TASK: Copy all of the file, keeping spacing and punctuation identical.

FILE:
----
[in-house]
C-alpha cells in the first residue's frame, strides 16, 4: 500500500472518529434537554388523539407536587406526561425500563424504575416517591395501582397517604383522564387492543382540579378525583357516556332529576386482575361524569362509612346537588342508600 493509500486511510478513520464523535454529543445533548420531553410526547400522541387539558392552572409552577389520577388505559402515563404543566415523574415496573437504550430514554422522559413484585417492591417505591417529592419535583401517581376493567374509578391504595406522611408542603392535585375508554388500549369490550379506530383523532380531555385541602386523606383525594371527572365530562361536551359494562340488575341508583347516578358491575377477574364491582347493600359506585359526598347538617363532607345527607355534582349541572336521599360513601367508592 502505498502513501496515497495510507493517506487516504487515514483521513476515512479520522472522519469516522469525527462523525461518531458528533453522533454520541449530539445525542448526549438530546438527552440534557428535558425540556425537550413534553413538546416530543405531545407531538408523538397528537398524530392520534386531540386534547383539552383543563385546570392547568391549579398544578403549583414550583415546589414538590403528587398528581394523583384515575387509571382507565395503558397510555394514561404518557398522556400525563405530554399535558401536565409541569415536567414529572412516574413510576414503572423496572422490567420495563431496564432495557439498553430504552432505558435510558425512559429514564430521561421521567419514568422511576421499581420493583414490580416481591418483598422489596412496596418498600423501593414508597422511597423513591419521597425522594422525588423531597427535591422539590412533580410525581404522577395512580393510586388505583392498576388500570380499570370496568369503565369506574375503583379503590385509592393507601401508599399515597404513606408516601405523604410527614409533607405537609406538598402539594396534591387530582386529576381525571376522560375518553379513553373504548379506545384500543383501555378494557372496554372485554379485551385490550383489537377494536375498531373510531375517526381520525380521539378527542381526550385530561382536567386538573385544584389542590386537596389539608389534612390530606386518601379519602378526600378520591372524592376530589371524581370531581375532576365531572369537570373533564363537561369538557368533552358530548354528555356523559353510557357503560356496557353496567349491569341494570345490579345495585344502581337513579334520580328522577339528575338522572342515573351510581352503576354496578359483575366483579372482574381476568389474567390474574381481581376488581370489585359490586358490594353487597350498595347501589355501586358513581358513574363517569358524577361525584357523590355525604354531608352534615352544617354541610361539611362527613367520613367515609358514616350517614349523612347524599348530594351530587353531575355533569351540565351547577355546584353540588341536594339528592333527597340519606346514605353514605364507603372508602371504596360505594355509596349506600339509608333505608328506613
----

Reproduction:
[in-house]
C-alpha cells in the first residue's frame, strides 16, 4: 500500500472518529434537554388523539407536587406526561425500563424504575416517591395501582397517604383522564387492543382540579378525583357516556332529576386482575361524569362509612346537588342508600 493509500486511510478513520464523535454529543445533548420531553410526547400522541387539558392552572409552577389520577388505559402515563404543566415523574415496573437504550430514554422522559413484585417492591417505591417529592419535583401517581376493567374509578391504595406522611408542603392535585375508554388500549369490550379506530383523532380531555385541602386523606383525594371527572365530562361536551359494562340488575341508583347516578358491575377477574364491582347493600359506585359526598347538617363532607345527607355534582349541572336521599360513601367508592 502505498502513501496515497495510507493517506487516504487515514483521513476515512479520522472522519469516522469525527462523525461518531458528533453522533454520541449530539445525542448526549438530546438527552440534557428535558425540556425537550413534553413538546416530543405531545407531538408523538397528537398524530392520534386531540386534547383539552383543563385546570392547568391549579398544578403549583414550583415546589414538590403528587398528581394523583384515575387509571382507565395503558397510555394514561404518557398522556400525563405530554399535558401536565409541569415536567414529572412516574413510576414503572423496572422490567420495563431496564432495557439498553430504552432505558435510558425512559429514564430521561421521567419514568422511576421499581420493583414490580416481591418483598422489596412496596418498600423501593414508597422511597423513591419521597425522594422525588423531597427535591422539590412533580410525581404522577395512580393510586388505583392498576388500570380499570370496568369503565369506574375503583379503590385509592393507601401508599399515597404513606408516601405523604410527614409533607405537609406538598402539594396534591387530582386529576381525571376522560375518553379513553373504548379506545384500543383501555378494557372496554372485554379485551385490550383489537377494536375498531373510531375517526381520525380521539378527542381526550385530561382536567386538573385544584389542590386537596389539608389534612390530606386518601379519602378526600378520591372524592376530589371524581370531581375532576365531572369537570373533564363537561369538557368533552358530548354528555356523559353510557357503560356496557353496567349491569341494570345490579345495585344502581337513579334520580328522577339528575338522572342515573351510581352503576354496578359483575366483579372482574381476568389474567390474574381481581376488581370489585359490586358490594353487597350498595347501589355501586358513581358513574363517569358524577361525584357523590355525604354531608352534615352544617354541610361539611362527613367520613367515609358514616350517614349523612347524599348530594351530587353531575355533569351540565351547577355546584353540588341536594339528592333527597340519606346514605353514605364507603372508602371504596360505594355509596349506600339509608333505608328506613